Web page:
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EVIDENCES OF REGENERATION - D, PREVIOUS SECTION - NEXT LECTURE - HELP - FACEBOOK
13. This leads to the remark, that, when the desires of an unrepentant person for these objects become strong enough to influence the will, he may take the same outward course, substantially, that the saint takes in obedience to his intelligence. That is, the sinner is constrained by his feelings to do what the saint does from principle, or from obedience to the law of his intelligence. In this, however, although the outward manifestations be the same for the time being, yet the sinner is entirely selfish, and the saint benevolent. The saint is controlled by principle, and the sinner by impulse. In this case, time is needed to distinguish between them. The sinner not having the root of the matter in him, will return to his former course of life, in proportion as his convictions of the truth and importance of religion subside, and his former feelings return; while the saint will evince his heavenly birth, by manifesting his sympathy with God, and the strength of principle that has taken possession of his heart. That is, he will manifest that his intelligence, and not his feelings, controls his will.
For want of these and such like discriminations, many have stumbled. Hypocrites have held on to a false hope, and lived upon mere constitutional desires and spasmodic turns of giving up the will, during seasons of special excitement, to the control of these desires and feelings. These spasms they call their waking up. But no sooner does their excitement subside, than selfishness again assumes its wonted forms. It is truly wonderful and appalling to see to what an extent this is true. Because, in seasons of special excitement they feel deeply, and are conscious of feeling, as they say, and acting, and of being entirely sincere in following their impulses, they have the fullest confidence in their good estate. They say they cannot doubt their conversion. They felt so and so, and gave themselves up to their feelings, and gave much time and money to promote the cause of Christ. Now this is a deep delusion, and one of the most common in Christendom, or at least one of the most common that is to be found among what are called revival Christians. This class of deluded souls do not see that they are, in such cases, governed by their feelings, and that if their feelings were changed, their conduct would be so, of course; that as soon as the excitement subsides, they will go back to their former ways, as a thing of course. When the state of feeling that now controls them has given place to their former feelings, they will of course appear as they used to do. This is, in few words, the history of thousands of professors of religion.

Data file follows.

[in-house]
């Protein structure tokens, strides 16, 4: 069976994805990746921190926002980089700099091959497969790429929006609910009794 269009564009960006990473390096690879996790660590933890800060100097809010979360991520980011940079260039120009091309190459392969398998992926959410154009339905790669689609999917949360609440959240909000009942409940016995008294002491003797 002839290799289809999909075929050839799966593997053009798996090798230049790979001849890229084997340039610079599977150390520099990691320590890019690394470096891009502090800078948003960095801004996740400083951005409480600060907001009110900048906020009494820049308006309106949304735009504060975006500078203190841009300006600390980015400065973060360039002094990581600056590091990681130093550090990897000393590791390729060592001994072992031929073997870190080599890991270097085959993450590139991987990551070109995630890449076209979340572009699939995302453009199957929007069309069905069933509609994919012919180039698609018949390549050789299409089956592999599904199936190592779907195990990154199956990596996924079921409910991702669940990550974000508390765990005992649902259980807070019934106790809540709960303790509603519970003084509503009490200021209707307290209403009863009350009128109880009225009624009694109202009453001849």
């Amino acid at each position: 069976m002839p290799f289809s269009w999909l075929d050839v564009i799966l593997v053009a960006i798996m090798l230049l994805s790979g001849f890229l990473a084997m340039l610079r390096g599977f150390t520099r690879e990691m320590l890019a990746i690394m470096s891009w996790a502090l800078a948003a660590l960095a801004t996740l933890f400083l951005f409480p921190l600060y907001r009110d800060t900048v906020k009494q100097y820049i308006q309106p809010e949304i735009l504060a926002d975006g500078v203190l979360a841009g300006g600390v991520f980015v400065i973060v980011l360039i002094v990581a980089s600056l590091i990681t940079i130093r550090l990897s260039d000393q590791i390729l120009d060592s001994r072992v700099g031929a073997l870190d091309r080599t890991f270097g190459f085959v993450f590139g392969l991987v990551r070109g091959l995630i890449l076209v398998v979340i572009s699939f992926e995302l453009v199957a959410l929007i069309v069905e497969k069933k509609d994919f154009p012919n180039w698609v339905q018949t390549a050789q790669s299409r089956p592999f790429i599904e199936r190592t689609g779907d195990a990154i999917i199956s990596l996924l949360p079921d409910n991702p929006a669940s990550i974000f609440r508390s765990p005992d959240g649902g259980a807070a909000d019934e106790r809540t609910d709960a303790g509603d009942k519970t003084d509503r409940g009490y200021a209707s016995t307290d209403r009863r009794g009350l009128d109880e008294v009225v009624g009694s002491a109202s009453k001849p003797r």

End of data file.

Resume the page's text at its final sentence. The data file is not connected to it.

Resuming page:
This has greatly stumbled the openly unrepentant. Not knowing how to account for what they often witness of this kind among professors of religion, they are led to doubt whether there is any such thing as true religion.
Again: many sinners have been deceived just in the way I have pointed out, and have afterwards discovered that they had been deluded, but could not understand how. They have come to the conclusion that everybody is deluded, and that all professors are as much deceived they are. This leads them to reject and despise all religion.
Some exercises of unrepentant sinners, and of which they are conscious, have been denied for fear of denying total depravity. They have been represented as necessarily hating God and all good men; and this hatred has been represented as a feeling of malice and enmity towards God. Many unrepentant sinners are conscious of having no such feelings; but, on the contrary, they are conscious of having at times feelings of respect, veneration, awe, gratitude, and affection towards God and men. To this class of sinners, it is a snare and a stumbling-block to tell them, and insist, that they only hate God, and Christians, and ministers, and revivals; and to represent their moral depravity to be such, that they crave sin as they crave food, and that they necessarily have none but feelings of mortal enmity against God. Such representations either drive them into infidelity on the one hand, or to think themselves Christians on the other. But those theologians who hold the views of constitutional depravity of which we have spoken, cannot, consistently with their theory, admit to these sinners the real truth, and then show them conclusively that in all their feelings which they call good, and in all their yielding to be influenced by them, there is no virtue; that their desires and feelings have in themselves no moral character, and that when they yield the will to their control, it is only selfishness. The thing needed is a philosophy and a theology that will admit and explain all the phenomena of experience, and not deny human consciousness. A theology that denies human consciousness is only a curse and a stumbling-block. But such is the doctrine of universal constitutional moral depravity.